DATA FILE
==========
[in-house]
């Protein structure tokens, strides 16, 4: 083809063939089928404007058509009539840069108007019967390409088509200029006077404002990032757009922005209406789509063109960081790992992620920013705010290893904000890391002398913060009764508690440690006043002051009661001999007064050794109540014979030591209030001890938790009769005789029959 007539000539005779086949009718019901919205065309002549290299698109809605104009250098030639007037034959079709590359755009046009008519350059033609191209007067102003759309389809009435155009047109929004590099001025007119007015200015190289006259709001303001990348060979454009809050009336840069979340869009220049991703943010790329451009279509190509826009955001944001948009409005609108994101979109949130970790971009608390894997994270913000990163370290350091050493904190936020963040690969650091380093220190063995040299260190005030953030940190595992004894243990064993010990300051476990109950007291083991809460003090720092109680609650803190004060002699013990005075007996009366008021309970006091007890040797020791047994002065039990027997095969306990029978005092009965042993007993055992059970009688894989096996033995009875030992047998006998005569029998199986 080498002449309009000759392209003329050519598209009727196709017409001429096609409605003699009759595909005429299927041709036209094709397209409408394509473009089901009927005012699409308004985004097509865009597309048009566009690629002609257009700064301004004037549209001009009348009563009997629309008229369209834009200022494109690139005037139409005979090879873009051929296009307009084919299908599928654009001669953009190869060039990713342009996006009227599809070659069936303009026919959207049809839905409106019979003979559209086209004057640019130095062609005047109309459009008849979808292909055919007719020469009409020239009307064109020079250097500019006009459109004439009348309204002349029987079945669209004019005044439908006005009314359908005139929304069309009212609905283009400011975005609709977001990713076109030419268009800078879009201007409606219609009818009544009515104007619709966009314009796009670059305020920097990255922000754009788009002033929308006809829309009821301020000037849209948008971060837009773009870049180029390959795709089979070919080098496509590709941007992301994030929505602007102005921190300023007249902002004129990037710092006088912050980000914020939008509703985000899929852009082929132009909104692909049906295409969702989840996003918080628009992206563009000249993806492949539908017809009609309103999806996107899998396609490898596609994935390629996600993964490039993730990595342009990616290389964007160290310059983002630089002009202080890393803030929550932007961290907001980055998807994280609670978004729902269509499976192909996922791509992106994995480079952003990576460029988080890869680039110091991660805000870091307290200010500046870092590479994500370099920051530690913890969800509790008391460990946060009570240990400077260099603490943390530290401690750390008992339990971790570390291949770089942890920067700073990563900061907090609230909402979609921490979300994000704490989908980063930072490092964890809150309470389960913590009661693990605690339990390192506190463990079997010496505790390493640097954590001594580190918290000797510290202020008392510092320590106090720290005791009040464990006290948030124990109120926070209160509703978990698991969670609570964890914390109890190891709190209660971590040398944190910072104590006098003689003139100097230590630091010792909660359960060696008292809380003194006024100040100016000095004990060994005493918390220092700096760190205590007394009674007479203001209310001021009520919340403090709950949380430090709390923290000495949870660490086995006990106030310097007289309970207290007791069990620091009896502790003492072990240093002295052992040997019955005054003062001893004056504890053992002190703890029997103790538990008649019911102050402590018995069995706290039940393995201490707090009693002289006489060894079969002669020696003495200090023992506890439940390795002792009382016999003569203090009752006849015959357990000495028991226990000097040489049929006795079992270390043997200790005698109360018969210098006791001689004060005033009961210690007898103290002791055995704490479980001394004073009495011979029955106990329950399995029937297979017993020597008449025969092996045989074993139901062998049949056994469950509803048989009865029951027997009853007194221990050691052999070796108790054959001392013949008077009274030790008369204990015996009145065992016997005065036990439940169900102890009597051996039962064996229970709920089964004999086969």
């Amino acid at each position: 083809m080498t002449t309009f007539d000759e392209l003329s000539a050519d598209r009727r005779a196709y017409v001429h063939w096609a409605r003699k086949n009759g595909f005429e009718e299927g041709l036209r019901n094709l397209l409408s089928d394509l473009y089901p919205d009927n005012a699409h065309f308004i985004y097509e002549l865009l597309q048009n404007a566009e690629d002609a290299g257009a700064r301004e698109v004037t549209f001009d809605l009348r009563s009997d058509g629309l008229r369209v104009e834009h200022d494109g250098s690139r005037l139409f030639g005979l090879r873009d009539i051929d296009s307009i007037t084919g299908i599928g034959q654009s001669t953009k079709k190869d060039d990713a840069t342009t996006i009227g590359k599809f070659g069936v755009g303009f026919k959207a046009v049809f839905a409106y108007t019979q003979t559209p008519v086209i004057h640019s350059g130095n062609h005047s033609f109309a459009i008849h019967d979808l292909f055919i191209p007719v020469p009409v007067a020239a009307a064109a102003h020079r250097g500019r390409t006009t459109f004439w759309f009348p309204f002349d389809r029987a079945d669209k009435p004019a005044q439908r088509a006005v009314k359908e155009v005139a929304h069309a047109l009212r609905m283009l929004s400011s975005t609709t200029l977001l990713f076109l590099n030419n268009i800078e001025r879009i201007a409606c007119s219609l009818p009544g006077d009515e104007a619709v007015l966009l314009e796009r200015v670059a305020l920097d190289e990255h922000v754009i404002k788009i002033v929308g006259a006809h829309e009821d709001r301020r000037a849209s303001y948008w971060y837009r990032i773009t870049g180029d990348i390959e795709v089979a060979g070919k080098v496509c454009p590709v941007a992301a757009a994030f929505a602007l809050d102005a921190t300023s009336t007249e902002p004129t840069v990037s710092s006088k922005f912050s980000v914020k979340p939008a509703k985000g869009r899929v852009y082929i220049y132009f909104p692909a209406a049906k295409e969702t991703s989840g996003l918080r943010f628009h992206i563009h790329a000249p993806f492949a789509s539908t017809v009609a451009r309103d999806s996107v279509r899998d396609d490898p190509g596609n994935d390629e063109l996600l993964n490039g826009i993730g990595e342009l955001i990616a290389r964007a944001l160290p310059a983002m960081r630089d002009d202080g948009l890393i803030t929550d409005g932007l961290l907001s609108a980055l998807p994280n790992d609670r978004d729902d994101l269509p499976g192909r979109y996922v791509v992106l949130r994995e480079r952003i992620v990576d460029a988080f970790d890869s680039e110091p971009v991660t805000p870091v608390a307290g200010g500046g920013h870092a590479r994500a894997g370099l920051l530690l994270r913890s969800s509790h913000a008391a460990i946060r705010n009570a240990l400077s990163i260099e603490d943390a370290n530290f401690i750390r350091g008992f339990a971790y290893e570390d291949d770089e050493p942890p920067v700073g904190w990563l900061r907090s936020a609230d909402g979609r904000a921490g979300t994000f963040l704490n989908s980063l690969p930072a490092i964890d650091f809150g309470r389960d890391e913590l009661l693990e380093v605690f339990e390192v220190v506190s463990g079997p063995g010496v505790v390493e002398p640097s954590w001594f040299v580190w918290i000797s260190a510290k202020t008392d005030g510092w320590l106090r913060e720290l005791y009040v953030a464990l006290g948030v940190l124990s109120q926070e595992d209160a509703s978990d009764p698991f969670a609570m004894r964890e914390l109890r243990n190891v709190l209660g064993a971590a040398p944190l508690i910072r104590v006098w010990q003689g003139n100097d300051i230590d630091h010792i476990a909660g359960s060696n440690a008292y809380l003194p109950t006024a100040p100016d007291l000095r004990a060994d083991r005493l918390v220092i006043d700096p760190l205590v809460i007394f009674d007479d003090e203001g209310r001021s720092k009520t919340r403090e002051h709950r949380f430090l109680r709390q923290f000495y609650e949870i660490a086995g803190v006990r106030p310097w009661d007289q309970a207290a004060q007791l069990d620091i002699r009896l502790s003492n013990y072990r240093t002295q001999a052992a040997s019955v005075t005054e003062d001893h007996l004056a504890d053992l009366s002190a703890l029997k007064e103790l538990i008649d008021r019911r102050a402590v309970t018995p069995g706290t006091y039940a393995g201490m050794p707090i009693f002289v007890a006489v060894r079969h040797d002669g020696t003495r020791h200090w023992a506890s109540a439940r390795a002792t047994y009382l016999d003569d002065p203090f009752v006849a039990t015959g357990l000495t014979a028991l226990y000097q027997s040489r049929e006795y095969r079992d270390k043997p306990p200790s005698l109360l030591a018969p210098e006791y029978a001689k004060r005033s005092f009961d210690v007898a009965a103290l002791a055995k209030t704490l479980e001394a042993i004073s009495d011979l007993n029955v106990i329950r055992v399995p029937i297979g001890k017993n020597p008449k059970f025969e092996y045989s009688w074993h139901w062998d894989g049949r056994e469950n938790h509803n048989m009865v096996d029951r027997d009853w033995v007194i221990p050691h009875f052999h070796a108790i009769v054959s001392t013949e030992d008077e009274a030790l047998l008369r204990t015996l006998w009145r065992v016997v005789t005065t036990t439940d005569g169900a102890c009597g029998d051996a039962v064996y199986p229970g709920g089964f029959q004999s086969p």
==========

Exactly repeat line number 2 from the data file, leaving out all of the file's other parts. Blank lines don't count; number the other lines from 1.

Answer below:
């Protein structure tokens, strides 16, 4: 083809063939089928404007058509009539840069108007019967390409088509200029006077404002990032757009922005209406789509063109960081790992992620920013705010290893904000890391002398913060009764508690440690006043002051009661001999007064050794109540014979030591209030001890938790009769005789029959 007539000539005779086949009718019901919205065309002549290299698109809605104009250098030639007037034959079709590359755009046009008519350059033609191209007067102003759309389809009435155009047109929004590099001025007119007015200015190289006259709001303001990348060979454009809050009336840069979340869009220049991703943010790329451009279509190509826009955001944001948009409005609108994101979109949130970790971009608390894997994270913000990163370290350091050493904190936020963040690969650091380093220190063995040299260190005030953030940190595992004894243990064993010990300051476990109950007291083991809460003090720092109680609650803190004060002699013990005075007996009366008021309970006091007890040797020791047994002065039990027997095969306990029978005092009965042993007993055992059970009688894989096996033995009875030992047998006998005569029998199986 080498002449309009000759392209003329050519598209009727196709017409001429096609409605003699009759595909005429299927041709036209094709397209409408394509473009089901009927005012699409308004985004097509865009597309048009566009690629002609257009700064301004004037549209001009009348009563009997629309008229369209834009200022494109690139005037139409005979090879873009051929296009307009084919299908599928654009001669953009190869060039990713342009996006009227599809070659069936303009026919959207049809839905409106019979003979559209086209004057640019130095062609005047109309459009008849979808292909055919007719020469009409020239009307064109020079250097500019006009459109004439009348309204002349029987079945669209004019005044439908006005009314359908005139929304069309009212609905283009400011975005609709977001990713076109030419268009800078879009201007409606219609009818009544009515104007619709966009314009796009670059305020920097990255922000754009788009002033929308006809829309009821301020000037849209948008971060837009773009870049180029390959795709089979070919080098496509590709941007992301994030929505602007102005921190300023007249902002004129990037710092006088912050980000914020939008509703985000899929852009082929132009909104692909049906295409969702989840996003918080628009992206563009000249993806492949539908017809009609309103999806996107899998396609490898596609994935390629996600993964490039993730990595342009990616290389964007160290310059983002630089002009202080890393803030929550932007961290907001980055998807994280609670978004729902269509499976192909996922791509992106994995480079952003990576460029988080890869680039110091991660805000870091307290200010500046870092590479994500370099920051530690913890969800509790008391460990946060009570240990400077260099603490943390530290401690750390008992339990971790570390291949770089942890920067700073990563900061907090609230909402979609921490979300994000704490989908980063930072490092964890809150309470389960913590009661693990605690339990390192506190463990079997010496505790390493640097954590001594580190918290000797510290202020008392510092320590106090720290005791009040464990006290948030124990109120926070209160509703978990698991969670609570964890914390109890190891709190209660971590040398944190910072104590006098003689003139100097230590630091010792909660359960060696008292809380003194006024100040100016000095004990060994005493918390220092700096760190205590007394009674007479203001209310001021009520919340403090709950949380430090709390923290000495949870660490086995006990106030310097007289309970207290007791069990620091009896502790003492072990240093002295052992040997019955005054003062001893004056504890053992002190703890029997103790538990008649019911102050402590018995069995706290039940393995201490707090009693002289006489060894079969002669020696003495200090023992506890439940390795002792009382016999003569203090009752006849015959357990000495028991226990000097040489049929006795079992270390043997200790005698109360018969210098006791001689004060005033009961210690007898103290002791055995704490479980001394004073009495011979029955106990329950399995029937297979017993020597008449025969092996045989074993139901062998049949056994469950509803048989009865029951027997009853007194221990050691052999070796108790054959001392013949008077009274030790008369204990015996009145065992016997005065036990439940169900102890009597051996039962064996229970709920089964004999086969």